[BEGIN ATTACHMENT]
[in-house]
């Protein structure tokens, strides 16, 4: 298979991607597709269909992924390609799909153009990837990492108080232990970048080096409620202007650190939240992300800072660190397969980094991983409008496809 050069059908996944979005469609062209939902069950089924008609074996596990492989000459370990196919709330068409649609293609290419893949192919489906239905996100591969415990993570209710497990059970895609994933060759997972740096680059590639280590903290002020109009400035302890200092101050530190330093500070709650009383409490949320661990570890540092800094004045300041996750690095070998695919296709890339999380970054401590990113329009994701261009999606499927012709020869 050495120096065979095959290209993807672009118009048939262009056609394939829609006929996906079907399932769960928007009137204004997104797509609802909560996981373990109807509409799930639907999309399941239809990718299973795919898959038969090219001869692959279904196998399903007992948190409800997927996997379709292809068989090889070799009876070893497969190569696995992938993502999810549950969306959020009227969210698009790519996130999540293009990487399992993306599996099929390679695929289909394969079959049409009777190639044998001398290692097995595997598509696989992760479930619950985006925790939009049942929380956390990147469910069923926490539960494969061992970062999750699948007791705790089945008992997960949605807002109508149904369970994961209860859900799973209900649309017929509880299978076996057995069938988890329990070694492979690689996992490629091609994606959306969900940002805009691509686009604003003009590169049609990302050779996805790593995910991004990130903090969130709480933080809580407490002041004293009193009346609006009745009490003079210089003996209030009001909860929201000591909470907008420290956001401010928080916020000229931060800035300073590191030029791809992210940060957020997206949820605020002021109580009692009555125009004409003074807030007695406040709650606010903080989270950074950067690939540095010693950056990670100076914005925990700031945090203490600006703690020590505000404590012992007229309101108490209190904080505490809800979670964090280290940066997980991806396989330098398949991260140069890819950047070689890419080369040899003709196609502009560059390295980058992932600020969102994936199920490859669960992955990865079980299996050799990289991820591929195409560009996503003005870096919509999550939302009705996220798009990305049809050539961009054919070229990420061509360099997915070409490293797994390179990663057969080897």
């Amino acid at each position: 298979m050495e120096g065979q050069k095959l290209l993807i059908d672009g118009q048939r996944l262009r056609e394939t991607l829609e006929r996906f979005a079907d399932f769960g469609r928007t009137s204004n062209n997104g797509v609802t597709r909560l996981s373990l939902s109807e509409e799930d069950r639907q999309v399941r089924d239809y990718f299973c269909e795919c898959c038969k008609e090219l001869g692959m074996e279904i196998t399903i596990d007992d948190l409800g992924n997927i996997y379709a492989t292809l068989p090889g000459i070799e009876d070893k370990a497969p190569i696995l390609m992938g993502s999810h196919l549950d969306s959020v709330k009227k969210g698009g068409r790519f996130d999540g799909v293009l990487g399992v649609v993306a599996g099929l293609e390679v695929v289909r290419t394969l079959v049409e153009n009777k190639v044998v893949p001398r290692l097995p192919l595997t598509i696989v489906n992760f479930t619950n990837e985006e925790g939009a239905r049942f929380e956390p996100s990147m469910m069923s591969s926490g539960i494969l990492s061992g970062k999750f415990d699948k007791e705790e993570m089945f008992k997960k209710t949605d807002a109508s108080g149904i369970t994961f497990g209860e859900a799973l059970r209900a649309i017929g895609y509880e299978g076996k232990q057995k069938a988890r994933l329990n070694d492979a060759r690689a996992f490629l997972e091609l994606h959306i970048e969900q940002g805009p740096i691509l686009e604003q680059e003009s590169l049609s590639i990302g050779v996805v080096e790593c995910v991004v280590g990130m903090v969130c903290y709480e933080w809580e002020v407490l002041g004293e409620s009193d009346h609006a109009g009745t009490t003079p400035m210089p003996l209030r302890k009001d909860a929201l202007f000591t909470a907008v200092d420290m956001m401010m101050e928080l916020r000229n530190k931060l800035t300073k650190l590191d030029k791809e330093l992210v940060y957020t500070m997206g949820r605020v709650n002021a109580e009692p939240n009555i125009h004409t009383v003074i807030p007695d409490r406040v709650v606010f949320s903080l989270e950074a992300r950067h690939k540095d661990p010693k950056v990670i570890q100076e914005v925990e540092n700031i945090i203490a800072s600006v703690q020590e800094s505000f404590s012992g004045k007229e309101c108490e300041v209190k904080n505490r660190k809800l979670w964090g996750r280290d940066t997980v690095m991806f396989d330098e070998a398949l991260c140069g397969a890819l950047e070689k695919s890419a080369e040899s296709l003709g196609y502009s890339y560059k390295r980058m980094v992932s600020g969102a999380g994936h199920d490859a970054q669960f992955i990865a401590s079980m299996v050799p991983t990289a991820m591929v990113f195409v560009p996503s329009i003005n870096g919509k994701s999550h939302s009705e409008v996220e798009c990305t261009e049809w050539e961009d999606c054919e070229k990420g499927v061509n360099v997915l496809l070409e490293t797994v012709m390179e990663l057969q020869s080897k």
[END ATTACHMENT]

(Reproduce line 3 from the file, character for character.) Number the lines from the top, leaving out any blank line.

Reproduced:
């Amino acid at each position: 298979m050495e120096g065979q050069k095959l290209l993807i059908d672009g118009q048939r996944l262009r056609e394939t991607l829609e006929r996906f979005a079907d399932f769960g469609r928007t009137s204004n062209n997104g797509v609802t597709r909560l996981s373990l939902s109807e509409e799930d069950r639907q999309v399941r089924d239809y990718f299973c269909e795919c898959c038969k008609e090219l001869g692959m074996e279904i196998t399903i596990d007992d948190l409800g992924n997927i996997y379709a492989t292809l068989p090889g000459i070799e009876d070893k370990a497969p190569i696995l390609m992938g993502s999810h196919l549950d969306s959020v709330k009227k969210g698009g068409r790519f996130d999540g799909v293009l990487g399992v649609v993306a599996g099929l293609e390679v695929v289909r290419t394969l079959v049409e153009n009777k190639v044998v893949p001398r290692l097995p192919l595997t598509i696989v489906n992760f479930t619950n990837e985006e925790g939009a239905r049942f929380e956390p996100s990147m469910m069923s591969s926490g539960i494969l990492s061992g970062k999750f415990d699948k007791e705790e993570m089945f008992k997960k209710t949605d807002a109508s108080g149904i369970t994961f497990g209860e859900a799973l059970r209900a649309i017929g895609y509880e299978g076996k232990q057995k069938a988890r994933l329990n070694d492979a060759r690689a996992f490629l997972e091609l994606h959306i970048e969900q940002g805009p740096i691509l686009e604003q680059e003009s590169l049609s590639i990302g050779v996805v080096e790593c995910v991004v280590g990130m903090v969130c903290y709480e933080w809580e002020v407490l002041g004293e409620s009193d009346h609006a109009g009745t009490t003079p400035m210089p003996l209030r302890k009001d909860a929201l202007f000591t909470a907008v200092d420290m956001m401010m101050e928080l916020r000229n530190k931060l800035t300073k650190l590191d030029k791809e330093l992210v940060y957020t500070m997206g949820r605020v709650n002021a109580e009692p939240n009555i125009h004409t009383v003074i807030p007695d409490r406040v709650v606010f949320s903080l989270e950074a992300r950067h690939k540095d661990p010693k950056v990670i570890q100076e914005v925990e540092n700031i945090i203490a800072s600006v703690q020590e800094s505000f404590s012992g004045k007229e309101c108490e300041v209190k904080n505490r660190k809800l979670w964090g996750r280290d940066t997980v690095m991806f396989d330098e070998a398949l991260c140069g397969a890819l950047e070689k695919s890419a080369e040899s296709l003709g196609y502009s890339y560059k390295r980058m980094v992932s600020g969102a999380g994936h199920d490859a970054q669960f992955i990865a401590s079980m299996v050799p991983t990289a991820m591929v990113f195409v560009p996503s329009i003005n870096g919509k994701s999550h939302s009705e409008v996220e798009c990305t261009e049809w050539e961009d999606c054919e070229k990420g499927v061509n360099v997915l496809l070409e490293t797994v012709m390179e990663l057969q020869s080897k």